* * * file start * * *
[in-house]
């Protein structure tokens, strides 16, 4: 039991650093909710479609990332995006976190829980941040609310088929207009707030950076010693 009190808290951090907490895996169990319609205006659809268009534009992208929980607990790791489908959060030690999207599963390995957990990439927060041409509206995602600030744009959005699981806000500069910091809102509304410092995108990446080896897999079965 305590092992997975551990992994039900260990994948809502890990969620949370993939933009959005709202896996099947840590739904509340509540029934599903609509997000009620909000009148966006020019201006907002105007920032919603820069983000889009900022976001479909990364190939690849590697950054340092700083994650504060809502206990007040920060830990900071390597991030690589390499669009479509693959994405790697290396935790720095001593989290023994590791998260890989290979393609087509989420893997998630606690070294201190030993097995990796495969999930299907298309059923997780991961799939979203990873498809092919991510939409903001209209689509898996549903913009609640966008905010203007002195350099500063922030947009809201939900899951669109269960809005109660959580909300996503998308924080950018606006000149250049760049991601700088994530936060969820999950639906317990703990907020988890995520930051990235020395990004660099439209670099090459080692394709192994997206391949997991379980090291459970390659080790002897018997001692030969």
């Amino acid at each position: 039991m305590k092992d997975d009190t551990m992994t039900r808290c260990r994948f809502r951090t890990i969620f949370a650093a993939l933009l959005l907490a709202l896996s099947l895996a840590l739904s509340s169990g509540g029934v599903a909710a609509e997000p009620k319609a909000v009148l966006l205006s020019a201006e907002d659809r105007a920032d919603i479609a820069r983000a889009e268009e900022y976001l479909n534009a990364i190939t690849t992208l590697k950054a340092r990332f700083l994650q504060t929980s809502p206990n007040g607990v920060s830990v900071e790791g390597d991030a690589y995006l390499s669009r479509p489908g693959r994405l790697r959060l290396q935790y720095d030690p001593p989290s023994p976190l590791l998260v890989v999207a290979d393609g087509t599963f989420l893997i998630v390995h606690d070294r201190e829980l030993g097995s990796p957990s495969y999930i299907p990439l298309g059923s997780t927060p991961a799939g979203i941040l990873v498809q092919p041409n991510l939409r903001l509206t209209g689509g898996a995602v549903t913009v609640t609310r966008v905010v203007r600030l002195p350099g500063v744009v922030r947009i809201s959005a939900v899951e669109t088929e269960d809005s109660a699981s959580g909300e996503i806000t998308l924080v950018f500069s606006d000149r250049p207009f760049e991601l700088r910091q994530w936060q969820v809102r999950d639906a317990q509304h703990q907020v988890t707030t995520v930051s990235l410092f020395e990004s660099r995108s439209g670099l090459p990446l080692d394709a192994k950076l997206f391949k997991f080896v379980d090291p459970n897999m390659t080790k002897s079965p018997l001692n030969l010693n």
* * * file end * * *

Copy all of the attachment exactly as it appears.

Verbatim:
[in-house]
């Protein structure tokens, strides 16, 4: 039991650093909710479609990332995006976190829980941040609310088929207009707030950076010693 009190808290951090907490895996169990319609205006659809268009534009992208929980607990790791489908959060030690999207599963390995957990990439927060041409509206995602600030744009959005699981806000500069910091809102509304410092995108990446080896897999079965 305590092992997975551990992994039900260990994948809502890990969620949370993939933009959005709202896996099947840590739904509340509540029934599903609509997000009620909000009148966006020019201006907002105007920032919603820069983000889009900022976001479909990364190939690849590697950054340092700083994650504060809502206990007040920060830990900071390597991030690589390499669009479509693959994405790697290396935790720095001593989290023994590791998260890989290979393609087509989420893997998630606690070294201190030993097995990796495969999930299907298309059923997780991961799939979203990873498809092919991510939409903001209209689509898996549903913009609640966008905010203007002195350099500063922030947009809201939900899951669109269960809005109660959580909300996503998308924080950018606006000149250049760049991601700088994530936060969820999950639906317990703990907020988890995520930051990235020395990004660099439209670099090459080692394709192994997206391949997991379980090291459970390659080790002897018997001692030969």
């Amino acid at each position: 039991m305590k092992d997975d009190t551990m992994t039900r808290c260990r994948f809502r951090t890990i969620f949370a650093a993939l933009l959005l907490a709202l896996s099947l895996a840590l739904s509340s169990g509540g029934v599903a909710a609509e997000p009620k319609a909000v009148l966006l205006s020019a201006e907002d659809r105007a920032d919603i479609a820069r983000a889009e268009e900022y976001l479909n534009a990364i190939t690849t992208l590697k950054a340092r990332f700083l994650q504060t929980s809502p206990n007040g607990v920060s830990v900071e790791g390597d991030a690589y995006l390499s669009r479509p489908g693959r994405l790697r959060l290396q935790y720095d030690p001593p989290s023994p976190l590791l998260v890989v999207a290979d393609g087509t599963f989420l893997i998630v390995h606690d070294r201190e829980l030993g097995s990796p957990s495969y999930i299907p990439l298309g059923s997780t927060p991961a799939g979203i941040l990873v498809q092919p041409n991510l939409r903001l509206t209209g689509g898996a995602v549903t913009v609640t609310r966008v905010v203007r600030l002195p350099g500063v744009v922030r947009i809201s959005a939900v899951e669109t088929e269960d809005s109660a699981s959580g909300e996503i806000t998308l924080v950018f500069s606006d000149r250049p207009f760049e991601l700088r910091q994530w936060q969820v809102r999950d639906a317990q509304h703990q907020v988890t707030t995520v930051s990235l410092f020395e990004s660099r995108s439209g670099l090459p990446l080692d394709a192994k950076l997206f391949k997991f080896v379980d090291p459970n897999m390659t080790k002897s079965p018997l001692n030969l010693n």